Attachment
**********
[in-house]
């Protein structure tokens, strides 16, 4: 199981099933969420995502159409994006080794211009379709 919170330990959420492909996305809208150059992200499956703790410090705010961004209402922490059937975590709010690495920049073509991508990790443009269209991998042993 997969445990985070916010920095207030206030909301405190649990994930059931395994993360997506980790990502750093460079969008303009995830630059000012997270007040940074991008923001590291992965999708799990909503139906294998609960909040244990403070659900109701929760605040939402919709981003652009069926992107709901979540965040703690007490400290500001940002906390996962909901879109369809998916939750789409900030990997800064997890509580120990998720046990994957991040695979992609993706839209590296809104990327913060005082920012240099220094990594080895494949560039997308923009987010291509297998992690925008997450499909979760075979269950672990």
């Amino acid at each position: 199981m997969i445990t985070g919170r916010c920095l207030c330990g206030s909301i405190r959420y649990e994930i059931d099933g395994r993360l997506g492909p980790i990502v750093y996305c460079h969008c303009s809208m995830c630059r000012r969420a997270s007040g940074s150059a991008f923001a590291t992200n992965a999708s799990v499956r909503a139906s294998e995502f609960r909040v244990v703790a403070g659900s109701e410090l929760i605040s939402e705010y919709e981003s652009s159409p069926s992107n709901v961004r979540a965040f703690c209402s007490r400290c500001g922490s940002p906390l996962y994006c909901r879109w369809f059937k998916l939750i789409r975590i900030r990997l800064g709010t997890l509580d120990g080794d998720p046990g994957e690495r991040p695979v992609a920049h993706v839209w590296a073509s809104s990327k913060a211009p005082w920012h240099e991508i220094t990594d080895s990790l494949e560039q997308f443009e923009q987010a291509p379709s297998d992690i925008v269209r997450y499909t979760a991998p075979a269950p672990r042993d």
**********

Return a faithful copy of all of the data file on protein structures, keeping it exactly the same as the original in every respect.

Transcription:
[in-house]
């Protein structure tokens, strides 16, 4: 199981099933969420995502159409994006080794211009379709 919170330990959420492909996305809208150059992200499956703790410090705010961004209402922490059937975590709010690495920049073509991508990790443009269209991998042993 997969445990985070916010920095207030206030909301405190649990994930059931395994993360997506980790990502750093460079969008303009995830630059000012997270007040940074991008923001590291992965999708799990909503139906294998609960909040244990403070659900109701929760605040939402919709981003652009069926992107709901979540965040703690007490400290500001940002906390996962909901879109369809998916939750789409900030990997800064997890509580120990998720046990994957991040695979992609993706839209590296809104990327913060005082920012240099220094990594080895494949560039997308923009987010291509297998992690925008997450499909979760075979269950672990």
């Amino acid at each position: 199981m997969i445990t985070g919170r916010c920095l207030c330990g206030s909301i405190r959420y649990e994930i059931d099933g395994r993360l997506g492909p980790i990502v750093y996305c460079h969008c303009s809208m995830c630059r000012r969420a997270s007040g940074s150059a991008f923001a590291t992200n992965a999708s799990v499956r909503a139906s294998e995502f609960r909040v244990v703790a403070g659900s109701e410090l929760i605040s939402e705010y919709e981003s652009s159409p069926s992107n709901v961004r979540a965040f703690c209402s007490r400290c500001g922490s940002p906390l996962y994006c909901r879109w369809f059937k998916l939750i789409r975590i900030r990997l800064g709010t997890l509580d120990g080794d998720p046990g994957e690495r991040p695979v992609a920049h993706v839209w590296a073509s809104s990327k913060a211009p005082w920012h240099e991508i220094t990594d080895s990790l494949e560039q997308f443009e923009q987010a291509p379709s297998d992690i925008v269209r997450y499909t979760a991998p075979a269950p672990r042993d």